Recently my world has been turned upside down because my sixteen year old cat, seemingly at death’s door a few days ago, was, according to the vet, most likely suffering from kidney failure. I had thought she was going to live forever - well at least make The Guinness Book Of Records for being the most long-lived cat - but it seems I was deluding myself.
To be fair, it wasn’t just wishful thinking. Along with her brothers and sisters, she’d been abandoned by her mother at birth. When I found her at just six weeks old she’d been locked inside a filthy shed, was suffering from a respiratory condition and was barely alive. Lady luck was smiling on her that day (in retrospect I wish I had taken all five kittens away with me) because from the moment she fearfully clung to me, pitifully mewing, her heart racing ten-to-the-dozen, she’s been treated royally - like the princess she is. Named Sushi, because I was determined to only feed her a raw food diet from the get-go, she has never eaten a single meal of pet food in her life. To read more about foods that make your cat and dog sick read the shocking truth here.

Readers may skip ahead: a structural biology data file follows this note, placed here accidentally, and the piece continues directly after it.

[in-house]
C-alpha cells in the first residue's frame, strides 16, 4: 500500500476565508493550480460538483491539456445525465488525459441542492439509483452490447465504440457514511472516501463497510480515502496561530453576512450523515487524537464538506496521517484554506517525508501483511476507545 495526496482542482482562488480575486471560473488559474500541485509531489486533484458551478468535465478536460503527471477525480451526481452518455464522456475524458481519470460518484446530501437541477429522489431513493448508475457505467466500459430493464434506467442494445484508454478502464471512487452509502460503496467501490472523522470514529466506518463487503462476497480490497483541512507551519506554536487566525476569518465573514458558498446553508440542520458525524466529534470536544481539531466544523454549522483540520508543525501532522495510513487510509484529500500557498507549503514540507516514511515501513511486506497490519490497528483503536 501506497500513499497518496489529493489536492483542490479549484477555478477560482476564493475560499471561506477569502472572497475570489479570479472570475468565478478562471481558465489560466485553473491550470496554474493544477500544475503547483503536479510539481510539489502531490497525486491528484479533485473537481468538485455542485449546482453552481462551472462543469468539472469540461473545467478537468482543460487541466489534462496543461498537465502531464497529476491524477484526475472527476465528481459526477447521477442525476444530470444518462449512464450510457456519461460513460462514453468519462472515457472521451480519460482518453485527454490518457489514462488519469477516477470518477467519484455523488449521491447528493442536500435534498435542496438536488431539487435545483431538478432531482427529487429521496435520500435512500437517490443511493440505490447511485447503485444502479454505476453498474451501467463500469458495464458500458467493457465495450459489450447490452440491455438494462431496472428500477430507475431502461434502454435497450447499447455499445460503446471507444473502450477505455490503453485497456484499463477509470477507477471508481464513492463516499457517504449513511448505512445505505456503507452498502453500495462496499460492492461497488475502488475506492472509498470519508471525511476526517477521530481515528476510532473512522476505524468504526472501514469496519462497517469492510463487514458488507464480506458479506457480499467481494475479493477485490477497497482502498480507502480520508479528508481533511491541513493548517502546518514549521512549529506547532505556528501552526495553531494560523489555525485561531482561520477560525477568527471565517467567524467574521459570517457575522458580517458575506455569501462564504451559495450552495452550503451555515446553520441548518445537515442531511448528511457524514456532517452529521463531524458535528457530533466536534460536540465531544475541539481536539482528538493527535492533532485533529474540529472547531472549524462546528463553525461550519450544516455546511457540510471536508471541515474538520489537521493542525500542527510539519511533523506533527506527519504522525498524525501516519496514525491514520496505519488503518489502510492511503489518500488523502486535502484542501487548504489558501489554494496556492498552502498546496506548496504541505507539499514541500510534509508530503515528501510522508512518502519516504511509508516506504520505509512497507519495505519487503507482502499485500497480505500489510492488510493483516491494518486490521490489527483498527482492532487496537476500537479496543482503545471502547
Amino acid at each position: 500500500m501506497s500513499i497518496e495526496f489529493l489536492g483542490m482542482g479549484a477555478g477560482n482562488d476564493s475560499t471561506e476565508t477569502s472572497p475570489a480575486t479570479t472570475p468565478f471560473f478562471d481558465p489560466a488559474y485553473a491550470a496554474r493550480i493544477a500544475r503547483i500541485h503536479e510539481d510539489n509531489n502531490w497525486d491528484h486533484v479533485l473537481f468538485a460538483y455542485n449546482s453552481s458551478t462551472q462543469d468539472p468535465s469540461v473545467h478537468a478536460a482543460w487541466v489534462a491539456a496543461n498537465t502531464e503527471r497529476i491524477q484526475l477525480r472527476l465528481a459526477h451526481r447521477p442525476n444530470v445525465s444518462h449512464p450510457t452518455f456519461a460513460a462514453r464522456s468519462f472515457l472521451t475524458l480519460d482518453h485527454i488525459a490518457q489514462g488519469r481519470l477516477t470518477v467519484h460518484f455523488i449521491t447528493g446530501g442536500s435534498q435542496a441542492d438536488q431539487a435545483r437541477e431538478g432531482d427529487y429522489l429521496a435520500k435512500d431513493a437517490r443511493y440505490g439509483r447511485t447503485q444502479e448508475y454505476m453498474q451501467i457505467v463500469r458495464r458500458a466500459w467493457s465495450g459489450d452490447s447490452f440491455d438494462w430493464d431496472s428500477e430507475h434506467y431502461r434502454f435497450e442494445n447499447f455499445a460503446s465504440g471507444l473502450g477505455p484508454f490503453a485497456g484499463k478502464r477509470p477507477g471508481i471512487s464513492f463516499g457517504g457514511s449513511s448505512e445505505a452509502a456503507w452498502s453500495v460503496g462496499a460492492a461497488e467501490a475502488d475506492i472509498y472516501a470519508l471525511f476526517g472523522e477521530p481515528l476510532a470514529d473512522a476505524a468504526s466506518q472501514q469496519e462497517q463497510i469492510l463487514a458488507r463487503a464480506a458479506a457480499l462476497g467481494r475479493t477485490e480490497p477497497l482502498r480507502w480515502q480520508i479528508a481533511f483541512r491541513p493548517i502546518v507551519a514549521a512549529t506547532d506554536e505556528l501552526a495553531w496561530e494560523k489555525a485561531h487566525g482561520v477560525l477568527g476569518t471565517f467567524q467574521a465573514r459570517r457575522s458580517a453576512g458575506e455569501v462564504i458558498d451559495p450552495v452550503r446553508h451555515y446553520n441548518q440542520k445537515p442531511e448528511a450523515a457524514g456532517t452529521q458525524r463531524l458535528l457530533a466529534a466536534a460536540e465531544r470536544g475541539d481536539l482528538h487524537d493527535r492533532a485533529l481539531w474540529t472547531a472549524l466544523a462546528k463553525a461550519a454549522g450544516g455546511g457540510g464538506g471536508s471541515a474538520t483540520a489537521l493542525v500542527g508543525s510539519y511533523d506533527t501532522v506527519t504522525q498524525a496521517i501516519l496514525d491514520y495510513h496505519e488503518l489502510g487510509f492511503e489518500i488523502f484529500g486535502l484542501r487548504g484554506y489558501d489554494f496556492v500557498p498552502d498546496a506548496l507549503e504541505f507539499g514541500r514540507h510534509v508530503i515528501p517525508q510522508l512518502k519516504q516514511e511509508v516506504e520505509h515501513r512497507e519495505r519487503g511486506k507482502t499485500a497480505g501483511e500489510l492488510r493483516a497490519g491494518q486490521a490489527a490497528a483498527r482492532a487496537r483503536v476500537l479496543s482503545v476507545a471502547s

In the Primal Plate household, we live by the maxim “Let food be thy medicine and medicine be thy food.” But it seems that even feeding my cat human-grade wild salmon, raw organic lamb, pork, chicken, egg yolks and raw grass-fed milk wasn't enough to stave off the progressive symptoms of disease associated with ageing. Following last week’s panic, when Sushi was so violently ill that I thought she must have been poisoned, I dug deeper still into the dietary requirements of felines. Only to discover that my best efforts to date have fallen short of her nutritional needs.